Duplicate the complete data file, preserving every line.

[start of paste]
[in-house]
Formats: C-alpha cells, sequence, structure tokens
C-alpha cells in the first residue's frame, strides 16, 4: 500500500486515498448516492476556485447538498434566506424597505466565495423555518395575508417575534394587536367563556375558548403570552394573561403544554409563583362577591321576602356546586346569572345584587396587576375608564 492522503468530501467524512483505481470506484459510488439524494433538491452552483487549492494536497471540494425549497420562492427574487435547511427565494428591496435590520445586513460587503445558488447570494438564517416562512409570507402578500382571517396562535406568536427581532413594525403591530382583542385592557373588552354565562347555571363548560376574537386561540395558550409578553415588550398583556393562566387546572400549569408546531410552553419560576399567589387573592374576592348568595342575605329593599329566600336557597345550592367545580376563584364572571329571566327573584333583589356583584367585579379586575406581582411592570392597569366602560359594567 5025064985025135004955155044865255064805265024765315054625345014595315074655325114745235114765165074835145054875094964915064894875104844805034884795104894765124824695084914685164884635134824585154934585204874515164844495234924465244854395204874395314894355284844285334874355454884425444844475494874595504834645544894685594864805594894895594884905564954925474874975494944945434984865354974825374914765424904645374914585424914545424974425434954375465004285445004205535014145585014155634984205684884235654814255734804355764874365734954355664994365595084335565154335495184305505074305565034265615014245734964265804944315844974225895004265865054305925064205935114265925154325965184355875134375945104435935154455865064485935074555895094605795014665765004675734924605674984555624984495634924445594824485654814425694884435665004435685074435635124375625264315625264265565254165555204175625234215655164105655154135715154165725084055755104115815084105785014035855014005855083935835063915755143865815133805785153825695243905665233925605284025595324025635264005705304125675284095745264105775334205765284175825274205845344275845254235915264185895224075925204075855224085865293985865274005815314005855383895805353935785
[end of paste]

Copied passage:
[in-house]
Formats: C-alpha cells, sequence, structure tokens
C-alpha cells in the first residue's frame, strides 16, 4: 500500500486515498448516492476556485447538498434566506424597505466565495423555518395575508417575534394587536367563556375558548403570552394573561403544554409563583362577591321576602356546586346569572345584587396587576375608564 492522503468530501467524512483505481470506484459510488439524494433538491452552483487549492494536497471540494425549497420562492427574487435547511427565494428591496435590520445586513460587503445558488447570494438564517416562512409570507402578500382571517396562535406568536427581532413594525403591530382583542385592557373588552354565562347555571363548560376574537386561540395558550409578553415588550398583556393562566387546572400549569408546531410552553419560576399567589387573592374576592348568595342575605329593599329566600336557597345550592367545580376563584364572571329571566327573584333583589356583584367585579379586575406581582411592570392597569366602560359594567 5025064985025135004955155044865255064805265024765315054625345014595315074655325114745235114765165074835145054875094964915064894875104844805034884795104894765124824695084914685164884635134824585154934585204874515164844495234924465244854395204874395314894355284844285334874355454884425444844475494874595504834645544894685594864805594894895594884905564954925474874975494944945434984865354974825374914765424904645374914585424914545424974425434954375465004285445004205535014145585014155634984205684884235654814255734804355764874365734954355664994365595084335565154335495184305505074305565034265615014245734964265804944315844974225895004265865054305925064205935114265925154325965184355875134375945104435935154455865064485935074555895094605795014665765004675734924605674984555624984495634924445594824485654814425694884435665004435685074435635124375625264315625264265565254165555204175625234215655164105655154135715154165725084055755104115815084105785014035855014005855083935835063915755143865815133805785153825695243905665233925605284025595324025635264005705304125675284095745264105775334205765284175825274205845344275845254235915264185895224075925204075855224085865293985865274005815314005855383895805353935785